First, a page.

At this same council it had also been resolved that, as there could be no doubt of the hostile plans entertained by the Emperor's uncles against his position, if not his person also, immediate steps should be taken to bring them to a proper sense of their duty towards the new ruler. But while Wenti's ministers came to this resolute decision against the whole collective body of the late Emperor Hongwou's sons, they were cautious in their mode of dealing with the Prince of Yen in particular. One minister, indeed, showed sufficient courage to suggest that the proper course to pursue was to engage Yen at once with all their forces as the most formidable of these enemies of the public peace. But this view found no other supporter, and the determination come to was to proceed against the other brothers one by one, and thus deprive Yen of such support as they might be able to afford. Officials were sent to inquire into their conduct, and armies followed in their track to put down rebellion and to assert the Emperor's power and authority. Wenti's measures, so far as they went, were attended with unqualified success. All his uncles, save the one that was most formidable, were deposed from their governorships and reduced to the ranks of the people. One preferred death to that ignominious descent, but Yen alone remained to disturb the peace of mind of Wenti and his satellites, and also to avenge his brethren.

Yen's position was little shaken by these high-handed acts of authority, and it may even have been rendered the stronger because the wholesale proceedings against his brothers had the effect of representing his cause in the light of the injured party. As if to show his contempt for his nephew's


power, he imprisoned and then executed three officials who had been sent from Nankin to spy upon his deeds. Nor did his hostility cease with this outburst of indignation. An attitude of passive defiance, he felt, was one that could not be long maintained, and the time had evidently come when it was necessary for him to strike a bold blow for his own rights and independence, if he did not wish to be swept aside and share his brothers' fate. He accordingly issued a proclamation calling upon all those who cherished the memory of Hongwou to rally to his side. The Chinese historian appears disposed to regard the collision between these personages as a matter of family quarrel and dynastic pretensions, but the facts justify the assumption that the real point at issue had become a larger one. If Wenti's government could not yet be called hopelessly bad, it was fast tending in that direction, while Yen had the tact to promise and hold out for popular approbation a higher standard of excellence in the administration.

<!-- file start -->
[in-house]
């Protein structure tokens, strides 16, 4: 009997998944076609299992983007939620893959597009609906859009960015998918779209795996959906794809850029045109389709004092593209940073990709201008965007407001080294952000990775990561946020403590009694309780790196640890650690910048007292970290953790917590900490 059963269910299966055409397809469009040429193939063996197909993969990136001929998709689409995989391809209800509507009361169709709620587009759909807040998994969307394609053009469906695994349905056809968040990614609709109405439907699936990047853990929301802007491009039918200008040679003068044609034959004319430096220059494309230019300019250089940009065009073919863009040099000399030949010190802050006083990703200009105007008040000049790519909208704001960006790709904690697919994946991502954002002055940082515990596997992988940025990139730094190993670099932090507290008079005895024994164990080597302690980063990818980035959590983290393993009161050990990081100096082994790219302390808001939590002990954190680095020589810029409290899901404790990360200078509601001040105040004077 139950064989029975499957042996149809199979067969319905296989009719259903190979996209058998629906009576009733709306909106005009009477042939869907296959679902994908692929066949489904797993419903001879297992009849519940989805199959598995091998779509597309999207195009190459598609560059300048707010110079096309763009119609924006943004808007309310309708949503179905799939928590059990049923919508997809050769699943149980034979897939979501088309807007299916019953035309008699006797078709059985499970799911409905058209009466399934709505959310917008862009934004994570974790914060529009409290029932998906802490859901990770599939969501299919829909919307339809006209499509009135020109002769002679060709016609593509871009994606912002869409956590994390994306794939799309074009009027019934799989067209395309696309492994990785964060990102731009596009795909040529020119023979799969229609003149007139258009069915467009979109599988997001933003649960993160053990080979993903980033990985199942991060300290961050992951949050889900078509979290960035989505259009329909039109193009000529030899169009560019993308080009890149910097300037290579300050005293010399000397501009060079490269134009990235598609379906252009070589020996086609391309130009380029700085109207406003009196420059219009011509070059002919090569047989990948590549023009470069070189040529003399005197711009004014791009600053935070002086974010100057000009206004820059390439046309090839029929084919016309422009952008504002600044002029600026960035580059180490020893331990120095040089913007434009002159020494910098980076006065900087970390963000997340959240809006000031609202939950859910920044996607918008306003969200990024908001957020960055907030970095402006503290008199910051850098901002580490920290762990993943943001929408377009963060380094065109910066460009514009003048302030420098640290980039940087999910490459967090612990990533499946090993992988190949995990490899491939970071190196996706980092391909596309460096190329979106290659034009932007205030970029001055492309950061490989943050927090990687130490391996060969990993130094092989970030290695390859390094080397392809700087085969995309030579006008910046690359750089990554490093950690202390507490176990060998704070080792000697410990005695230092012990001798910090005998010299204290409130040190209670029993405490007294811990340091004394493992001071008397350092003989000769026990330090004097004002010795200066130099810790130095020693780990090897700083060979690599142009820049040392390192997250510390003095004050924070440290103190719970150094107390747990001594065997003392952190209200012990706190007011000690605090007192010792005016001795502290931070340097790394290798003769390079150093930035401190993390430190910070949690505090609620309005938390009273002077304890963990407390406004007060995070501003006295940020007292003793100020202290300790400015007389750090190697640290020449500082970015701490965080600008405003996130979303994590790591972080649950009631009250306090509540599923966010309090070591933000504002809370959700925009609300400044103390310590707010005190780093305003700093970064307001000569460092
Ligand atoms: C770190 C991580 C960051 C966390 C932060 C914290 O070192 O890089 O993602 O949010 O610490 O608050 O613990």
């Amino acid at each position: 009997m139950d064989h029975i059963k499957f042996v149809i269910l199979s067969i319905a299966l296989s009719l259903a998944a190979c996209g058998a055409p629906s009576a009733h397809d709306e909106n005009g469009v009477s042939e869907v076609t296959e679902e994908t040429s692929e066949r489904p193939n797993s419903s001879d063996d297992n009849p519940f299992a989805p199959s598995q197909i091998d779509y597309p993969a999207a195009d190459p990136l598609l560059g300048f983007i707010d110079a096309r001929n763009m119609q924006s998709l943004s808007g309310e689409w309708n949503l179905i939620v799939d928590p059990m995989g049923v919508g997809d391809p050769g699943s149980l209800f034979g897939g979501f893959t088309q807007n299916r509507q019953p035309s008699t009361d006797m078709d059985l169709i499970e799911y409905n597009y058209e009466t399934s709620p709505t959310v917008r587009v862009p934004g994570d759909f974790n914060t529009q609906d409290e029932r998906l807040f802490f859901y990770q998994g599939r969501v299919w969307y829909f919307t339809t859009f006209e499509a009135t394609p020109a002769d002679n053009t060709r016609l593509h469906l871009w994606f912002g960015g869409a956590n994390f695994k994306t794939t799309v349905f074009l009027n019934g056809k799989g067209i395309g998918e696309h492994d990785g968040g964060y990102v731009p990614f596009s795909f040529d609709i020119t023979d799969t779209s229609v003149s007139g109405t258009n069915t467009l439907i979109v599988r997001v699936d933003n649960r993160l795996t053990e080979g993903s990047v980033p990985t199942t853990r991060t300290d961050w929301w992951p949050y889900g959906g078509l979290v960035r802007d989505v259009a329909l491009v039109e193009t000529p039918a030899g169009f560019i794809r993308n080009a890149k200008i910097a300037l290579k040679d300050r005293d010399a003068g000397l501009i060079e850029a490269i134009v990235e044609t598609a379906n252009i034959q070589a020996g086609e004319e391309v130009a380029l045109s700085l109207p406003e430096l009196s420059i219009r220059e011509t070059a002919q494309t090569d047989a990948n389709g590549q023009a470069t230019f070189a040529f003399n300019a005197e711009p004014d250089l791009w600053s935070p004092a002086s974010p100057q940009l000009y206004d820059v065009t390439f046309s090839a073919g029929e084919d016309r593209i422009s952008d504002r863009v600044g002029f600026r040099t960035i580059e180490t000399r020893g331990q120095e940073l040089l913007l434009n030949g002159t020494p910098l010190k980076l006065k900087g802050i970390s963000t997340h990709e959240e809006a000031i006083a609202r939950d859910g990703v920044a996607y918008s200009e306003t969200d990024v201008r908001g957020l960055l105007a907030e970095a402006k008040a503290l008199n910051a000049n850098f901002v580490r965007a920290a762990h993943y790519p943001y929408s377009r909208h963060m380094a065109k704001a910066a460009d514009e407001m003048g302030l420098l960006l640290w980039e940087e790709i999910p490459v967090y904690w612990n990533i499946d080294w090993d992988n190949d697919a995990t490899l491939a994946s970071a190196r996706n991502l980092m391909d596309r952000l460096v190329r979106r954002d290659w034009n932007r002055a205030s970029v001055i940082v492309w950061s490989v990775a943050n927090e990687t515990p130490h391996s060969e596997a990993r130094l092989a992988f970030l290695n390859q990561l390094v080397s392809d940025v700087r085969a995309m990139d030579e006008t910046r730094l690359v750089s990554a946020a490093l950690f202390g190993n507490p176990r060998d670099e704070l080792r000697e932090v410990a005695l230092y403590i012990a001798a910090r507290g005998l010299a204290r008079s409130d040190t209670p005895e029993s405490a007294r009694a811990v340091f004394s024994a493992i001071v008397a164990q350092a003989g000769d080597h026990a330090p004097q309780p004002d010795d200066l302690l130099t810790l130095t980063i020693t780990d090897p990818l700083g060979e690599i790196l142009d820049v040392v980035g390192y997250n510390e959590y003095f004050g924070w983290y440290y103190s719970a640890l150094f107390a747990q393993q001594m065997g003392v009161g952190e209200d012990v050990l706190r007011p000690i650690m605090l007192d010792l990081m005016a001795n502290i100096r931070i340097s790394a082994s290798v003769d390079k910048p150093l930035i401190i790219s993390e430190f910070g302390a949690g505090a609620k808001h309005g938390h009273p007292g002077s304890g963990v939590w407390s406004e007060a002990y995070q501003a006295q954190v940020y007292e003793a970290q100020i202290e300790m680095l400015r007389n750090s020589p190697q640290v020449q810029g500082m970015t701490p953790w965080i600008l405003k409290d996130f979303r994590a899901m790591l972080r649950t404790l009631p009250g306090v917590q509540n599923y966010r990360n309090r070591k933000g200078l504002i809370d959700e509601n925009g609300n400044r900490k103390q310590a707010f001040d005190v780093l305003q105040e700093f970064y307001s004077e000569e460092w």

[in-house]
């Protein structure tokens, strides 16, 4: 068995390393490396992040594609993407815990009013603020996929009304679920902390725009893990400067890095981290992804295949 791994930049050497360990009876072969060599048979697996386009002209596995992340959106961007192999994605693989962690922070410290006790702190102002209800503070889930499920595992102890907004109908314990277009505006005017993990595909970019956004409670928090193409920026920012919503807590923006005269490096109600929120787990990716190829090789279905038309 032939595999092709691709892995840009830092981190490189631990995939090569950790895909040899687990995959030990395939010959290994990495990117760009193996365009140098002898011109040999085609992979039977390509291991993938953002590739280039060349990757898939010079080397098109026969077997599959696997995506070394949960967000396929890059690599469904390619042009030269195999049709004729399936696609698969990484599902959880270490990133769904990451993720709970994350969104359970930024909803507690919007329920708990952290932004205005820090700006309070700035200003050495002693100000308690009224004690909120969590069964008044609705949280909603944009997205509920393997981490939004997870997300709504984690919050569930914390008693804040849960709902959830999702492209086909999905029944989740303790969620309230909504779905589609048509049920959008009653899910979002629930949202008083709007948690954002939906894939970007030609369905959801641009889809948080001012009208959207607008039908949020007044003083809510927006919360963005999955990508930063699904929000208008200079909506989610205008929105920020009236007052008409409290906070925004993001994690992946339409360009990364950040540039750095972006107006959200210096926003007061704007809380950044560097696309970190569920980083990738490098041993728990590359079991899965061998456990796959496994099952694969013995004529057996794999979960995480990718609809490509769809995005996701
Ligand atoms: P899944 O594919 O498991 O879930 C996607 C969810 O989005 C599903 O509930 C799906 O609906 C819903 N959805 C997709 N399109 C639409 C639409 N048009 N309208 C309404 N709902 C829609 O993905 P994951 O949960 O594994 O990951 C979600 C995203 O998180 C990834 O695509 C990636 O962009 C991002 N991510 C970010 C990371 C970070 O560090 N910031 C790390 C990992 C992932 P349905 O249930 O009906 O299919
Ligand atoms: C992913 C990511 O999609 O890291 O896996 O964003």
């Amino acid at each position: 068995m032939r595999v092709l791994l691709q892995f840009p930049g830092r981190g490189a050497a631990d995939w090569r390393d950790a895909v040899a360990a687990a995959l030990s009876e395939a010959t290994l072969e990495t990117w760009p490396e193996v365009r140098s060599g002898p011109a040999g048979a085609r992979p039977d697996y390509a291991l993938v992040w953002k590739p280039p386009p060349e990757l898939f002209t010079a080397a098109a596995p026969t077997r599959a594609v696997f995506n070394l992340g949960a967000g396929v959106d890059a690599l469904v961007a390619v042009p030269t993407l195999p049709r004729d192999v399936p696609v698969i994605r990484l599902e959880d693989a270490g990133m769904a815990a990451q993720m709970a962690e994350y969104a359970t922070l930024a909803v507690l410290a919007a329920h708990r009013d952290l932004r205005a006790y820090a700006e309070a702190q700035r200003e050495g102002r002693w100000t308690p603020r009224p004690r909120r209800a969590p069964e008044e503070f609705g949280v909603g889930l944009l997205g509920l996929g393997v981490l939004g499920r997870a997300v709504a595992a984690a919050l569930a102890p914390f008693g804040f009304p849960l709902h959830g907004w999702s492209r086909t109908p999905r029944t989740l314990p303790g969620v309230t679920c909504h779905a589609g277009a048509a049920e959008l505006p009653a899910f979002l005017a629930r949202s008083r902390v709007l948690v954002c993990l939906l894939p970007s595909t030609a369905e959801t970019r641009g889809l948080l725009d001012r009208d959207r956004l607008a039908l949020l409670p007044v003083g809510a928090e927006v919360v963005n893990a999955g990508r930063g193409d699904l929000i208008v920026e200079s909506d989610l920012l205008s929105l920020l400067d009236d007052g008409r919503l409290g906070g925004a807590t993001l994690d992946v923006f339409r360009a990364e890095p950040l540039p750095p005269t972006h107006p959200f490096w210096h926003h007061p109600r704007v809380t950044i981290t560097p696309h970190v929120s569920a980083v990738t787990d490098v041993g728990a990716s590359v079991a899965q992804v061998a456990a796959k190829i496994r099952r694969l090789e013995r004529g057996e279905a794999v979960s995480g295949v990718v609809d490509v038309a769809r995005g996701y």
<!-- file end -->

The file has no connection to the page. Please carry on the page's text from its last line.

The Imperial Government perceived from this proclamation and the warlike measures of the Prince of Yen that the time had arrived when it would have to make good its position and rights against the formidable pretender who had been goaded into action by its injustice, and who claimed for his cause the support of all those who took as their motto justice and the common weal. At first the hope was entertained that the Prince of Yen would experience some difficulty in maintaining his authority within his own province when once it was realized that he had undertaken so dangerous a task as to pit his strength against the whole force of the empire; but this expectation had soon to be abandoned. The Prince rapidly consolidated his authority over the whole of his province. The fortified towns surrendered for the most part and hoisted his flag, while the few that declared for the Emperor were speedily brought back to a sense of their duty. The Prince's active army was augmented by these garrisons and by large levies raised from the hardy people of the north. While Wenti's ministers remained inactive and blind to the gravity of the crisis, the Prince of Yen was ready to begin an offensive war.

WOL. I. 2 F